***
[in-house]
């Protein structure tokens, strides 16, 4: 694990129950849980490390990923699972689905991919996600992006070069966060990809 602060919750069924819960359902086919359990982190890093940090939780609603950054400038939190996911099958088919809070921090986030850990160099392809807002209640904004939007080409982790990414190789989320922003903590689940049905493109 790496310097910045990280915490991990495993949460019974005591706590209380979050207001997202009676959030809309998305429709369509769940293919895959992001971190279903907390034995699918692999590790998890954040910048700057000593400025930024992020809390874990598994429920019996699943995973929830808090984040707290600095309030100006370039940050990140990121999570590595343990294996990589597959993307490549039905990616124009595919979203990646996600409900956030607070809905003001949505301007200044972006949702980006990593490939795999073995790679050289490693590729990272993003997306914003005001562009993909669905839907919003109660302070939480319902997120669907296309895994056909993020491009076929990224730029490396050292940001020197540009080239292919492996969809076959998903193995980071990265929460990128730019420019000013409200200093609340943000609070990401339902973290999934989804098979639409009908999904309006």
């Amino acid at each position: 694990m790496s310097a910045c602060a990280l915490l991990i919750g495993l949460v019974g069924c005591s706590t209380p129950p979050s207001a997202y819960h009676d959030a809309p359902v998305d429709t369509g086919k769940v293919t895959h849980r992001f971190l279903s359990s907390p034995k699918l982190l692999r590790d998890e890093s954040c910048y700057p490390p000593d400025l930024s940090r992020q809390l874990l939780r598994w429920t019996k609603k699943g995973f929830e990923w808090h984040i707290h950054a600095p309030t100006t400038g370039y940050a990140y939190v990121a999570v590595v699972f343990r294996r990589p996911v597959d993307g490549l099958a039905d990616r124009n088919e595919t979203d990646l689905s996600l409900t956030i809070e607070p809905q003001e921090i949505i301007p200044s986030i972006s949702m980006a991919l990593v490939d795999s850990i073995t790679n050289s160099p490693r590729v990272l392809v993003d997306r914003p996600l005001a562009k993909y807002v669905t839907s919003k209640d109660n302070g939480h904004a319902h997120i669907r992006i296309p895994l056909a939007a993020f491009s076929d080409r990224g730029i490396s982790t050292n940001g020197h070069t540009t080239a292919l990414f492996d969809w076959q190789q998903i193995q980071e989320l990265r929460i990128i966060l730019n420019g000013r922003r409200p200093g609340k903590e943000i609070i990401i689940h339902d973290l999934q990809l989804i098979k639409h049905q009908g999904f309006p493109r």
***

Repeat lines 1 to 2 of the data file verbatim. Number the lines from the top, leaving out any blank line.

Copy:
[in-house]
């Protein structure tokens, strides 16, 4: 694990129950849980490390990923699972689905991919996600992006070069966060990809 602060919750069924819960359902086919359990982190890093940090939780609603950054400038939190996911099958088919809070921090986030850990160099392809807002209640904004939007080409982790990414190789989320922003903590689940049905493109 790496310097910045990280915490991990495993949460019974005591706590209380979050207001997202009676959030809309998305429709369509769940293919895959992001971190279903907390034995699918692999590790998890954040910048700057000593400025930024992020809390874990598994429920019996699943995973929830808090984040707290600095309030100006370039940050990140990121999570590595343990294996990589597959993307490549039905990616124009595919979203990646996600409900956030607070809905003001949505301007200044972006949702980006990593490939795999073995790679050289490693590729990272993003997306914003005001562009993909669905839907919003109660302070939480319902997120669907296309895994056909993020491009076929990224730029490396050292940001020197540009080239292919492996969809076959998903193995980071990265929460990128730019420019000013409200200093609340943000609070990401339902973290999934989804098979639409009908999904309006």